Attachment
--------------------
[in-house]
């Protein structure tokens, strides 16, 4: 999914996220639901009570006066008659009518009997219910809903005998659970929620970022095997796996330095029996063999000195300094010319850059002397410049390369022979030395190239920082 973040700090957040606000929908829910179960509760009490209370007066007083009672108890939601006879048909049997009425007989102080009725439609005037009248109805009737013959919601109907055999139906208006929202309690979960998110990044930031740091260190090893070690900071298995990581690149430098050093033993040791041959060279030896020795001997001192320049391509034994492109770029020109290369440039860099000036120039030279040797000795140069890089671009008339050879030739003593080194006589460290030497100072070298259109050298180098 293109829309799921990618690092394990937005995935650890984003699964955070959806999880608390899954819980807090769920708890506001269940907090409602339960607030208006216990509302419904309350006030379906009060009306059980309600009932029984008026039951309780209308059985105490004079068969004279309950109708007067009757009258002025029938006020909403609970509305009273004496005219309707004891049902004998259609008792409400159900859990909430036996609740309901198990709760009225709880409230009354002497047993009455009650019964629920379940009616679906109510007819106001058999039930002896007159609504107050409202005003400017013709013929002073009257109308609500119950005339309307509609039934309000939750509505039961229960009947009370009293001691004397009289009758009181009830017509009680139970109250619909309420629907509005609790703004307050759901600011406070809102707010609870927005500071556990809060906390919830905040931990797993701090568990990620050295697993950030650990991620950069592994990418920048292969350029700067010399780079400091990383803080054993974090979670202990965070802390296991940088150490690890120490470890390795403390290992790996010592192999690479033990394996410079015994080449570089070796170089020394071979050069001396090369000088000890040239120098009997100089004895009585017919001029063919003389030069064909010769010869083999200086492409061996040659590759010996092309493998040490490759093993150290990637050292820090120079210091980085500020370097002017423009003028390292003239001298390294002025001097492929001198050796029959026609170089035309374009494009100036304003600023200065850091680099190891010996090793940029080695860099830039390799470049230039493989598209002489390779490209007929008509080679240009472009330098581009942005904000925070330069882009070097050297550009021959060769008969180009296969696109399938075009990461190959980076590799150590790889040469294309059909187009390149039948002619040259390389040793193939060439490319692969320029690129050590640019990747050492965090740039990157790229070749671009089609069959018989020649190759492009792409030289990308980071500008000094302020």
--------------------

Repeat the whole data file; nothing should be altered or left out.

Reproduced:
[in-house]
């Protein structure tokens, strides 16, 4: 999914996220639901009570006066008659009518009997219910809903005998659970929620970022095997796996330095029996063999000195300094010319850059002397410049390369022979030395190239920082 973040700090957040606000929908829910179960509760009490209370007066007083009672108890939601006879048909049997009425007989102080009725439609005037009248109805009737013959919601109907055999139906208006929202309690979960998110990044930031740091260190090893070690900071298995990581690149430098050093033993040791041959060279030896020795001997001192320049391509034994492109770029020109290369440039860099000036120039030279040797000795140069890089671009008339050879030739003593080194006589460290030497100072070298259109050298180098 293109829309799921990618690092394990937005995935650890984003699964955070959806999880608390899954819980807090769920708890506001269940907090409602339960607030208006216990509302419904309350006030379906009060009306059980309600009932029984008026039951309780209308059985105490004079068969004279309950109708007067009757009258002025029938006020909403609970509305009273004496005219309707004891049902004998259609008792409400159900859990909430036996609740309901198990709760009225709880409230009354002497047993009455009650019964629920379940009616679906109510007819106001058999039930002896007159609504107050409202005003400017013709013929002073009257109308609500119950005339309307509609039934309000939750509505039961229960009947009370009293001691004397009289009758009181009830017509009680139970109250619909309420629907509005609790703004307050759901600011406070809102707010609870927005500071556990809060906390919830905040931990797993701090568990990620050295697993950030650990991620950069592994990418920048292969350029700067010399780079400091990383803080054993974090979670202990965070802390296991940088150490690890120490470890390795403390290992790996010592192999690479033990394996410079015994080449570089070796170089020394071979050069001396090369000088000890040239120098009997100089004895009585017919001029063919003389030069064909010769010869083999200086492409061996040659590759010996092309493998040490490759093993150290990637050292820090120079210091980085500020370097002017423009003028390292003239001298390294002025001097492929001198050796029959026609170089035309374009494009100036304003600023200065850091680099190891010996090793940029080695860099830039390799470049230039493989598209002489390779490209007929008509080679240009472009330098581009942005904000925070330069882009070097050297550009021959060769008969180009296969696109399938075009990461190959980076590799150590790889040469294309059909187009390149039948002619040259390389040793193939060439490319692969320029690129050590640019990747050492965090740039990157790229070749671009089609069959018989020649190759492009792409030289990308980071500008000094302020």